The proper ratio is always one part sugar to four parts water. Boil the water for two minutes to release the chlorine. Turn off the burner and mix in the sugar. Stir well. Do NOT continue to boil the water while mixing in the sugar as that will decrease the water ratio and make the nectar too sweet. Cool the solution to room temperature before putting it in the feeders. If you refrigerate some of the nectar, microwave it just to take the chill off before refilling the feeder. NEVER use a more concentrated sugar solution than one part sugar to four parts water. If hummingbirds are given too sweet a solution, it can cause liver damage. NEVER use red food coloring or any mix that has red dye in it that turns the sugar water red. Hummingbirds’ favorite flowers are red, but the nectar is not; it is clear. The red dye in pre-mixed food causes the birds to have red urine and is totally unnecessary. The red plastic of the feeder is ALL you need to get their attention. Once they learn the location of a feeder, they’ll return! Use ant moats if ants are a problem. Use SMALL feeders because you must change the nectar every day in the heat of the summer and every two to three days in the winter. Sugar water begins to ferment and mold at 56-57 degrees and moldy sugar water can kill hummingbirds. Watch for dark spots on the inside of the feeder, indicating the onset of mold. Cleanliness is essential. Clean feeders with a stiff brush, Q-tip and toothbrush. Avoid the use of harsh detergents and RINSE WELL!!

Who Do You Call?

If you find an animal needing assistance, please contact the WILDLIFE HELPLINE, 503-856-8242. HELPLINE volunteers will triage your call and refer you to the appropriate rehabilitator if the situation requires in-care treatment. Many situations can be resolved through triage. By law, SWRA can only treat and release native wildlife. However, we will help you find humane solutions for non-native animals in distress.

Wildlife Rehab News

“All the arguments to prove man’s superiority cannot shatter this hard fact: in suffering, the animals are our equals.”    –Peter Singer

Unusually mellow weather in March accelerated the spring courtship season, and the phone calls to our HELPLINE took off like a flock of geese heading for the their Alaska nesting grounds. And who are the faithful VOLUNTEERS hosting the SWRA HELPLINE? They are: Sherri Anteau-Fox, Mary Bliss, Diana Bowen, Joni Brewer, Trina Brown, Judy Brunkal, Brenda Elwin, Cyndi Leech, Reva Lux, Lisa Martinmaas, Jeannie Sloan, and Mary Sterling.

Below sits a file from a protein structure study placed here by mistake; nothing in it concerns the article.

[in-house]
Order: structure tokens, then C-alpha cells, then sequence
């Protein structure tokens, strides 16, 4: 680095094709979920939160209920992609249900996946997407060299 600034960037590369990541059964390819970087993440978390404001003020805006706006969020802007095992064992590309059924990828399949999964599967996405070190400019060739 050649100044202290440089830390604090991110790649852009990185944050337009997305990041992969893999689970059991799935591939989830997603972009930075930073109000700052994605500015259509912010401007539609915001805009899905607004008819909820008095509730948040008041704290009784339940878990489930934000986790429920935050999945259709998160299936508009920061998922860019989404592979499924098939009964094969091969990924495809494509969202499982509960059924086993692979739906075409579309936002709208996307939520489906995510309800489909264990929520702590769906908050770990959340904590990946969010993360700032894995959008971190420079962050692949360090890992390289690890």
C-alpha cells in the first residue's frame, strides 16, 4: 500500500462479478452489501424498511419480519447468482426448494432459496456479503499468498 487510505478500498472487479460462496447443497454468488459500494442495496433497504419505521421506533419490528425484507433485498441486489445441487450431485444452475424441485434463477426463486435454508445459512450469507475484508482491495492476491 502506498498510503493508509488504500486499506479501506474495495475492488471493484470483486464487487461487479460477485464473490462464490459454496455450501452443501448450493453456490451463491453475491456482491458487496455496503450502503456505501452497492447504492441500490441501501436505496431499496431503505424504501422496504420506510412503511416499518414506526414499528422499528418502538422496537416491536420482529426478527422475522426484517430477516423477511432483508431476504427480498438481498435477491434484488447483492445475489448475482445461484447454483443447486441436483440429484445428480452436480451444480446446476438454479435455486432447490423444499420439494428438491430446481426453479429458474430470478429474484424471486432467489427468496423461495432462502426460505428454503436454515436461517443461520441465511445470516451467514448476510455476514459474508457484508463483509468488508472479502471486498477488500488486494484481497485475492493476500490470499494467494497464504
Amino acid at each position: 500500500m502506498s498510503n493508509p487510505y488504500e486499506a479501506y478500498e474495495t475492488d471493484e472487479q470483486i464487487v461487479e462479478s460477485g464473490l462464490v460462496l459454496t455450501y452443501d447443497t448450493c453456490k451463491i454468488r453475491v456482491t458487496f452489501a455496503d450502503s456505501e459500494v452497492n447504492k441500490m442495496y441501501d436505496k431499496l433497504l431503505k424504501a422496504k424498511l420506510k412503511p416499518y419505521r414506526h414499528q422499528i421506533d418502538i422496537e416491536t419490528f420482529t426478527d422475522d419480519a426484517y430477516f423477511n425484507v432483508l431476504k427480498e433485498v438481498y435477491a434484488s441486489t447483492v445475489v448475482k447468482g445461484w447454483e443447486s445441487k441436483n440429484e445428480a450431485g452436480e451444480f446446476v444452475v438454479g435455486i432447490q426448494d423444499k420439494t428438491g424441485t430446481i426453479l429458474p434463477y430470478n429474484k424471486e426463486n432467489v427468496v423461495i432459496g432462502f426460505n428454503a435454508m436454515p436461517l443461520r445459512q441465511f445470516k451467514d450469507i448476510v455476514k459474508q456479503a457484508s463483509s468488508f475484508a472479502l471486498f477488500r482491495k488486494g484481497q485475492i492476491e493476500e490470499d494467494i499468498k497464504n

The HELPLINE is a much-needed addition to the urban wildlife support system in our community, and we’re thrilled to have such a stalwart staff to keep it going. If you’re interested in training to host the HELPLINE, please call Mary Bliss at 503-362-9016.

Wildlife Wisdom

It’s time to debunk a few myths. First, go ahead! Pick up a baby bird and put it back in its nest. Human scent does NOT drive off animal parents. Second, downy ducklings should not be in water all the time! Duckling down lacks the oil that waterproofs feathers. A duckling in water will rapidly soak to the skin and die of hypothermia. If you are holding ducklings for a few hours for a rehabilitator, keep them warm, dry, and quiet by placing them on top of a towel covered hot water bottle or low setting heating pad (also towel covered) in a box with a lid. (Ducklings can jump one to two feet.) Do NOT give them any food or water. They’ll be

fine until they get to rehab. Third, if you find a fawn on its own, chances are it has NOT been abandoned. Does hide their odorless young in leafy places while they forage for food. Mom will return in a couple of hours. If you suspect something has happened to the doe, watch the fawn through binoculars for four or five hours. If the doe has not returned by then, call the HELPLINE. If you find a fawn standing by a dead doe along a roadside, call us. Baby will need our help!

Please share your space with wildlife. Habitat destruction has made life very hard for wild families. They are gone by fall, so please have patience while they raise their young.

Larry and Jan to the Rescue

Larry and Jan Williamson often go out on HELPLINE calls to assess the situation. On April 4th, HELPLINE volunteer Judy Brunkal received a call about a Burrowing Owl that had been in the parking lot of Woodburn Miles Chevrolet all day. Not only is the parking lot off I-5 an unusual place for a Burrowing Owl, but they are very rare winter visitors west of the Cascades. Burrowing Owls are more commonly found in Eastern Oregon, but their numbers are declining due to habitat destruction and pesticides. The owl was standing under a car when Larry and Jan arrived. When approached, he would fly 50 to 100 feet away, never going higher than the cars. Jan says, “I got the net over him and brought him to the ground. Very quickly and quietly he was placed in the carrier and stood inside looking at us. Owls have the neatest way of looking right at you.” Karen Costa found no injuries, but the bird was in a weakened condition. After four days of warmth, rest, fluids, and food, he was well enough to test flight. He had gained strength, and after another few days, his flight was perfect, and he was ready for release. Karen returned him to a grassy field not far from where he was found, giving him another chance to finish his migration to his Eastern Oregon or Washington breeding grounds.


Have you ever wondered what groups of animals are called? Go to www.enchantedlearning.com and head for the Animal Babies section. There, you will find a list of group names.The group name for raccoons is “A Nursery of Raccoons.” The phrase is most apt because Raccoon Rehabilitator Melanie Smith wintered over 27 orphaned juvenile raccoons! Among the raccoons released this spring was Trashman. Trashman was put in a trash can after the lady who found him inert in her yard gave him up for dead. When she came back later to put garbage in the can, she found the animal stirring and called SWRA. Trashman had many medical problems, but through exquisite care and skill, Melanie and her assistants brought him back to health. Good luck to these youngsters!